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Chilly scenes of Winter 

Small moments power remarkable debut film

Josh Sternfeld's quiet debut film Winter Solstice has the kind of story that doesn't explode or even simmer, but simply ... happens. It's the rare American movie with little interest in button-pushing or confrontational drama that instead relies on the accumulation of modest, realistic scenes. Sternfeld gambles that insightful acting and truthful writing can make up for overwrought speeches and rah-rah plotting, and Winter Solstice pays off. For 90 minutes, we're not just watching the action, we're part of the family.

The film breathes the air and walks the streets of a pleasant, dead-end New Jersey town in spring and summer. The "solstice" of the title hints that widower Jim Winters (Anthony LaPaglia) and his two sons seemingly suffer through the longest night of the year day after day. Late in the film we learn the details of Jim's wife's death five years earlier, and though the Winters household no longer openly grieves, the dynamic relies on an uneasy truce rather than open support.

Common events nudge the story forward. Jim, a landscaper for more privileged families, warily courts new neighbor Molly (Allison Janney). Teenage son Pete (Mark Webber) struggles with flagging grades and a bad attitude. Older son Gabe (Aaron Stanford) announces a vague plan to move to Tampa, which his father takes as a personal rebuke, although Jim never says that in so many words.

Nearly all of Winter Solstice's deepest feelings remain unspoken. When characters talk, they swap pleasantries, make awkward attempts to bond or air grievances, then let conversations taper off. When Molly meets Pete and asks, "What about your mom?" the teen never answers her directly, but unmistakably, something shuts down behind his eyes. In nearly every scene, one person craves some kind of emotional recognition, but doesn't come out and say so. The other person knows exactly what's expected, but withholds it anyway.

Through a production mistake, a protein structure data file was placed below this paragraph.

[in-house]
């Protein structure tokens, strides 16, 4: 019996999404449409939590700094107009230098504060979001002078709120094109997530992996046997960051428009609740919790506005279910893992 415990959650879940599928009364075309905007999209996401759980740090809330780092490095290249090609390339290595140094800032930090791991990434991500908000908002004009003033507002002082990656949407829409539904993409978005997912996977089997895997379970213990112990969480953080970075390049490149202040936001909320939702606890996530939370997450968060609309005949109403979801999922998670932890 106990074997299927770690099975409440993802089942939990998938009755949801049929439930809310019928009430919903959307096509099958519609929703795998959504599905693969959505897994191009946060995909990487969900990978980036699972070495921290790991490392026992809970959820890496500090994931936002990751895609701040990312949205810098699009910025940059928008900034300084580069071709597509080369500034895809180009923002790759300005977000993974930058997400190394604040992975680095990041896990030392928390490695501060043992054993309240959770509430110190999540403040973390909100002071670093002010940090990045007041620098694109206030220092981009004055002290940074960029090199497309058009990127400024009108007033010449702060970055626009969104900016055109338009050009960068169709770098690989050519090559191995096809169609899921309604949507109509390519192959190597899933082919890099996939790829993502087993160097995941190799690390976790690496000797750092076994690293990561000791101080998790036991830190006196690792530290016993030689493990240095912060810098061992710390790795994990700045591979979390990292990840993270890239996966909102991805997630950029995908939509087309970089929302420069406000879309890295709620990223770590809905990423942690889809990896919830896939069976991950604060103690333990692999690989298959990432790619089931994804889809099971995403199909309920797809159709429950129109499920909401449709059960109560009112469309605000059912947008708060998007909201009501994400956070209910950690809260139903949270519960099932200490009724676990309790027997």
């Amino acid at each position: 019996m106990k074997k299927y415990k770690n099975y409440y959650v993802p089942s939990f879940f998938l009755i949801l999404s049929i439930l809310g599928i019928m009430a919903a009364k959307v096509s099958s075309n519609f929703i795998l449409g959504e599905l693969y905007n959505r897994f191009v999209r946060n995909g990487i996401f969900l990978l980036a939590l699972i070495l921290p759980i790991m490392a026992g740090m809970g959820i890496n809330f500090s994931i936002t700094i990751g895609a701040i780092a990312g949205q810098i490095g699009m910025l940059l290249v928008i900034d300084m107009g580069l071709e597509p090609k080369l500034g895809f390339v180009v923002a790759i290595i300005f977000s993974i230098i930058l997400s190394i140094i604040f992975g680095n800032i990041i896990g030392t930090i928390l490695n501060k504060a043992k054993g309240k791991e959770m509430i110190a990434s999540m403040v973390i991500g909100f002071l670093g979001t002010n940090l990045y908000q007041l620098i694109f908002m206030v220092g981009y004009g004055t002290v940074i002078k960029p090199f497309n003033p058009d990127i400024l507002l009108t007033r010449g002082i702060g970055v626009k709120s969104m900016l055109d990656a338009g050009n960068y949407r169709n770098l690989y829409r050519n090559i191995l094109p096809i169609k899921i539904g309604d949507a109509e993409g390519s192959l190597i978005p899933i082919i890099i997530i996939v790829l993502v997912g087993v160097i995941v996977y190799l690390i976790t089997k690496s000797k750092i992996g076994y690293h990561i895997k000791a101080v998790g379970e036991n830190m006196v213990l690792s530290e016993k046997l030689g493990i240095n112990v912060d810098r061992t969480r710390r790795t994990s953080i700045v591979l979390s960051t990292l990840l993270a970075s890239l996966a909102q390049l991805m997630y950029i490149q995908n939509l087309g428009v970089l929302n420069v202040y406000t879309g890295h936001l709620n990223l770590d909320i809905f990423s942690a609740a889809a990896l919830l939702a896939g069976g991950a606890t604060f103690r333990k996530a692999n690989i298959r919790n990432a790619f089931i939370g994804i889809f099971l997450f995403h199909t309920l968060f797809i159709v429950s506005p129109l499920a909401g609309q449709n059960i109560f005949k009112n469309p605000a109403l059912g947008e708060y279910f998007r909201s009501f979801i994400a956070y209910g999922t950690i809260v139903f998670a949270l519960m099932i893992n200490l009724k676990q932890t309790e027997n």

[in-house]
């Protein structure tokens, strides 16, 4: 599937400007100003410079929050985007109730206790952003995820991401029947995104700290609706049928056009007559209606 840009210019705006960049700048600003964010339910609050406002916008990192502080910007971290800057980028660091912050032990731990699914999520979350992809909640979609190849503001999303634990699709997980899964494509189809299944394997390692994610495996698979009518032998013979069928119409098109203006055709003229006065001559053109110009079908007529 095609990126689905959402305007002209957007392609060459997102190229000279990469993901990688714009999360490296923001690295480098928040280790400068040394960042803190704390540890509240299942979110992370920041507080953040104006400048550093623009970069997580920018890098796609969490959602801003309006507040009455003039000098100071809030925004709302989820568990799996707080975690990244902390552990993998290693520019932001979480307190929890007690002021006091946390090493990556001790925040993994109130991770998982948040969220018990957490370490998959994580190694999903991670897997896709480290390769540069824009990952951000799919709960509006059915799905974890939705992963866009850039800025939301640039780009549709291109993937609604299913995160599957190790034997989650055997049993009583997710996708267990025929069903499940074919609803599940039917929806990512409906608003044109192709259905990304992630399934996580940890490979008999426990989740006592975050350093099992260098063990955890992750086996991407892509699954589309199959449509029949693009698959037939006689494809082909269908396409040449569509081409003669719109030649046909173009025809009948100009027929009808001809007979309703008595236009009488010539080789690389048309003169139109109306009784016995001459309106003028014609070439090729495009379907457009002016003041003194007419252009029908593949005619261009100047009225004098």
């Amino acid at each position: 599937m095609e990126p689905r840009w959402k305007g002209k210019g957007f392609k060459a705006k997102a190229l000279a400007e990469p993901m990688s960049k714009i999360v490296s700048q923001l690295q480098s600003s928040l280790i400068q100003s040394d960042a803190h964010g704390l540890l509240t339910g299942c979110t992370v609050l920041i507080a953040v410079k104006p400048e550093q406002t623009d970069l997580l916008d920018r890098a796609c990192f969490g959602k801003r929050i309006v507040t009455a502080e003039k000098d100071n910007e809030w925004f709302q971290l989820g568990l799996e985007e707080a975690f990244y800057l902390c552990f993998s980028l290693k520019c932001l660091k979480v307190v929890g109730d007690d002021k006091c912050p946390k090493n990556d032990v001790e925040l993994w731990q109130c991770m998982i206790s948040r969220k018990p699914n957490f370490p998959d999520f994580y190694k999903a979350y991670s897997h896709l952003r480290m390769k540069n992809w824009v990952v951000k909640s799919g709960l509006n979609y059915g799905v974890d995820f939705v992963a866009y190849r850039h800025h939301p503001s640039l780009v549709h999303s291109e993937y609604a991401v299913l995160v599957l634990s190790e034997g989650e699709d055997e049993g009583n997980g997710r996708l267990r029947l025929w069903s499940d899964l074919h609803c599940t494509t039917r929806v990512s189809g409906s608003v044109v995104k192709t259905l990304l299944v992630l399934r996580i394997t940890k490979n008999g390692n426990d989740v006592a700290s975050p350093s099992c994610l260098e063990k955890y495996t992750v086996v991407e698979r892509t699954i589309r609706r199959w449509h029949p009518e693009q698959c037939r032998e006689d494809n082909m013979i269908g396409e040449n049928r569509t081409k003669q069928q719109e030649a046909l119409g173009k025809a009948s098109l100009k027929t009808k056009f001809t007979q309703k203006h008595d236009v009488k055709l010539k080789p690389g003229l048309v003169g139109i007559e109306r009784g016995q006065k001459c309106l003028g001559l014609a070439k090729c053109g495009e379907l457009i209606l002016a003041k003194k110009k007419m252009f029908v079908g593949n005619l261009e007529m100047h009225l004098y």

Sternfeld shrewdly casts Webber and Stanford against type. With his open-faced, innocent demeanor, you can imagine Webber playing Jimmy Fallon's eager kid brother, which makes Pete's occasionally hostile outbursts all the more unexpected. Webber continually gives Pete that maddening, typical-teen look that says every minute talking to an adult is an agonizing imposition, but there's enough sorrow in his demeanor that he's easy to forgive.

Stanford gives Gabe the vibe of a rebel looking for a cause. He brings out the restlessness and resentment in Gabe, as if he's sick of being the "good son." He dutifully labors in some unspecified food service hell, and it can't be a coincidence that while Jim nurtures plants for a living, Gabe chops and packages them, an almost subliminal form of rebellion.

LaPaglia again proves to be an attentive, sensitive actor at playing working-class Americans - even though he's Australian. We believe Jim has only recently recovered from his wife's death, and after the effort of raising his sons by himself, he finds it easier to be lonely than to open his heart any further. He plays superbly off Janney, who makes Molly self-conscious and awkward. During a friendly encounter their eyes meet, then she laughs and says, "No, I've never been married," answering his unasked question.

For a first-time filmmaker, Sternfeld shows surprising confidence in building a film out of modest moments that don't even qualify as "epiphanies." The brothers take a swim for possibly the last time. Gabe's ex-girlfriend (Michelle Monaghan) runs into Jim and Pete, who'll clearly miss having her in their lives. Jim and Gabe argue over who gets to keep some of his late mother's possessions.

Winter Solstice explores a dynamic comparable to the recent film The Upside of Anger, in which a mother and her daughters reacted more stridently to her husband's absence. But where Anger visibly strained to meet the requirements of a commercial film, Winter Solstice effortlessly captures the conflicts and reconciliations of real life.

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